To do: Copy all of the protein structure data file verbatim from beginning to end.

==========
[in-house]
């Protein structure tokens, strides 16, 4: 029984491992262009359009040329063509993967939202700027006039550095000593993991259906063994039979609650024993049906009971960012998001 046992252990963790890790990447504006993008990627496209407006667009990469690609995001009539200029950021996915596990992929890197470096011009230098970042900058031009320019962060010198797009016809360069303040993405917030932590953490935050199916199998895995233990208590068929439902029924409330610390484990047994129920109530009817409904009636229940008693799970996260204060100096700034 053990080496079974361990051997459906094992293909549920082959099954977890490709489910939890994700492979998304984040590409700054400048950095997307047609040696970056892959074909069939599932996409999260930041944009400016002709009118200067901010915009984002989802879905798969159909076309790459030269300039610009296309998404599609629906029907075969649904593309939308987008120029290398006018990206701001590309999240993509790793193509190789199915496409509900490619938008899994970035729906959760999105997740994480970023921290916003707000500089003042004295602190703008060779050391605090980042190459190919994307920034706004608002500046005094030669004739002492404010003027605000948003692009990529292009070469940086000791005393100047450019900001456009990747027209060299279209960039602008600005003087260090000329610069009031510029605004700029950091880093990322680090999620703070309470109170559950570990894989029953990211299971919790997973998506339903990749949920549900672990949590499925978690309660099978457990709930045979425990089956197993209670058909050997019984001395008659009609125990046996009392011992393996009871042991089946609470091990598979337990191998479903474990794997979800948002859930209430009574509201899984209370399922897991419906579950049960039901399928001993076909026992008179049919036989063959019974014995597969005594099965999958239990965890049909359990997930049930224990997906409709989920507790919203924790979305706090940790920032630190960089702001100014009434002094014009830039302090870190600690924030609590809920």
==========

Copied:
[in-house]
């Protein structure tokens, strides 16, 4: 029984491992262009359009040329063509993967939202700027006039550095000593993991259906063994039979609650024993049906009971960012998001 046992252990963790890790990447504006993008990627496209407006667009990469690609995001009539200029950021996915596990992929890197470096011009230098970042900058031009320019962060010198797009016809360069303040993405917030932590953490935050199916199998895995233990208590068929439902029924409330610390484990047994129920109530009817409904009636229940008693799970996260204060100096700034 053990080496079974361990051997459906094992293909549920082959099954977890490709489910939890994700492979998304984040590409700054400048950095997307047609040696970056892959074909069939599932996409999260930041944009400016002709009118200067901010915009984002989802879905798969159909076309790459030269300039610009296309998404599609629906029907075969649904593309939308987008120029290398006018990206701001590309999240993509790793193509190789199915496409509900490619938008899994970035729906959760999105997740994480970023921290916003707000500089003042004295602190703008060779050391605090980042190459190919994307920034706004608002500046005094030669004739002492404010003027605000948003692009990529292009070469940086000791005393100047450019900001456009990747027209060299279209960039602008600005003087260090000329610069009031510029605004700029950091880093990322680090999620703070309470109170559950570990894989029953990211299971919790997973998506339903990749949920549900672990949590499925978690309660099978457990709930045979425990089956197993209670058909050997019984001395008659009609125990046996009392011992393996009871042991089946609470091990598979337990191998479903474990794997979800948002859930209430009574509201899984209370399922897991419906579950049960039901399928001993076909026992008179049919036989063959019974014995597969005594099965999958239990965890049909359990997930049930224990997906409709989920507790919203924790979305706090940790920032630190960089702001100014009434002094014009830039302090870190600690924030609590809920």